Being the Best Employee

During our recent history of corporate downsizing and disappointing scandals, it has been hard for many people I speak with to avoid the urge to become cynical and negative about their work.  “Who can you trust anymore?”  “When companies put their shareholders before the well-being of their employees, they don’t deserve my loyalty.”  “I am better qualified than my boss [or some other co-worker] and I don’t get paid as much.”  These are just some of the comments I hear.

Yes, all these things happen and may be happening to you right now.   It is easy to let these “injustices” turn you into a bitter, angry person engaging in passive aggressive behavior.    Don’t give in to the dark side.   Here’s why.

These things can Define You.  Sure.  You may well be justified.  But when you become the critical condescending person who talks poorly about your boss or the company, the truth is that in the eyes of your coworkers – these negative behaviors are what DEFINES YOU.   You are probably too young to be an old curmudgeon anyway.  Your actions, attitude and behaviors are the lens through which others see and assess us.   They seldom stop to consider your circumstances, they just see you as a purveyor of negativity that no one (except other negativity purveyors) wants to be around.   Is that how you want to be?

These Acts Diminish You.  Sure, we all give in to our frustrations at times.   But the next time you do . . . and after you calm down a bit . . .  ask yourself how your spurt of negativity made you feel.   I doubt it really made you feel energized.  Instead, these selfish behaviors diminish us and drag us down to ultimately tarnish our own sense of self-worth.  Consider instead how you felt after solving a particularly difficult problem or after rendering assistance to help or support a colleague in need.   You should gravitate toward the things that feed your sense of worth and well-being.   All else is irrational.

These Acts Only Dig You a Deeper Hole.  When you act out in response to a feeling that you were disrespected or wronged, what you are really doing is reinforcing all those negative images in the face of others (especially those who may have disrespected you).  The more negativity others see in you, the more sure they become that you are not a worthy employee.   You gradually are “branded” as not being committed or worthy of consideration for future promotions.    Doesn’t that just make your situation worse?

So instead of allowing these things impact you, isn’t a healthier posture to be the kind of employee everyone wants – no matter what?

  1. Say “No problem, I’ll get right on that.  No matter what, we all appreciate a can-do attitude.  Both our bosses and our co-workers are likely to respond to it, and admire our energy and drive.
  2. Accept that one of your jobs is to make your boss look good.   No matter what you think of your boss, helping him or her to look good IS part of your job.  The good work you do should rub off on those around you, and people tend to appreciate it.  If you don’t like your boss and your good efforts help get him or her transferred or promoted – you still potentially win.  If you prefer the strategy of trying to make your boss look bad, you had better be REALLY good at it.  Wounded creatures are prone to attack and you just might come up on the short end.   Even if you succeed in unseating your boss, you risk being seen as a manipulative back-stabber, an image that is likely to retard your upward mobility.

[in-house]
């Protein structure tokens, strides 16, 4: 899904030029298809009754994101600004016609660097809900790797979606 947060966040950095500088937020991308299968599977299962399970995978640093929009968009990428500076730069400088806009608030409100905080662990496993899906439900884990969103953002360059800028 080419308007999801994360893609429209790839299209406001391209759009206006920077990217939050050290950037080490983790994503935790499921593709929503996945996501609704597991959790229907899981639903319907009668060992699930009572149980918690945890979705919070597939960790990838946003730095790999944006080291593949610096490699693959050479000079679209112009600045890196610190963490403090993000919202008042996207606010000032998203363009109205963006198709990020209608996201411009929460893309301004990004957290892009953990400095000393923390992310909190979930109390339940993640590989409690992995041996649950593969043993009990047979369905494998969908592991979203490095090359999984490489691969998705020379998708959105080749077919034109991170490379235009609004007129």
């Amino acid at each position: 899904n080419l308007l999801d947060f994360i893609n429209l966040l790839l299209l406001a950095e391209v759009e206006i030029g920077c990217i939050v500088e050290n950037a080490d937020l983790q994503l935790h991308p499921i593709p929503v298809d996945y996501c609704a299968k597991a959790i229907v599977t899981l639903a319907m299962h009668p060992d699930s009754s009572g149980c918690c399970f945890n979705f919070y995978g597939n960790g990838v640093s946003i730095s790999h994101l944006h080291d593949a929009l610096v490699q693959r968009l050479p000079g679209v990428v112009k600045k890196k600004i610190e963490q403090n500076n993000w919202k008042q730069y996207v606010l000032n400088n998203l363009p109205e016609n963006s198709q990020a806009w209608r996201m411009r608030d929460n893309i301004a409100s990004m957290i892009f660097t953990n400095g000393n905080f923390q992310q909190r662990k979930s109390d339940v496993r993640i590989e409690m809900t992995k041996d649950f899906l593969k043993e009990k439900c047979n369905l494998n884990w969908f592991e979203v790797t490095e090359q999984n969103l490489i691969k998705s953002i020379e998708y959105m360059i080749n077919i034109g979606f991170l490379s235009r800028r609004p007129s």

3. Don’t take the bad things personally.  Companies sometimes have to do some bad things like cut budgets, lay people off, and cancel programs.   It happens and the choices about them are often not easy ones.   Sometimes these things seem aimed at us.   Get over it.   Don’t take it personally.   We all appreciate employees who can see a bigger picture – a prerequisite for being promoted.
  4. Understand company mission and Goals – asking how YOU can support them.   In addition to making your boss look good, your job IS to help your company achieve its mission.   You should be asking what portion of the mission objectives you can influence from where you sit.  Make sure your people know what things are important and how their actions can be better aligned.   These things are admired by co-workers and senior executives.
  5. Offer to reach out and share your abilities and knowledge with others – and share the credit. Generously.  Be seen as the one who is ALWAYS willing to drop everything to help others within your organization.  Do so generously – even if it means some extra work for you.  People become indebted to those who help them, and most will feel obliged to repay the service someday.  And when success comes, make sure it is not you who is seen as having helped only because you wanted the credit.

Now it is true that even if you are the model employee, you may not get promoted, a raise, or even a thank you.   In that case, you can decide that it is time to leave and should get yourself someplace where you are appreciated and excited about your work.    Until then, acting poorly doesn’t increase the odds of anything good happening to you.  It might even give rise to a poor reference.   So, think about it.  Staying on the high road is the more logical plan – for your own sense of well-being, and for your career.

Other related articles

Why Employees Hate Their Bosses, from

7 Things Great Employees Do, by Steve Tobak

7 traits managers find irresistible, by Steve Tobak

Are you sabotaging your own career? Probably, by Steve Tobak


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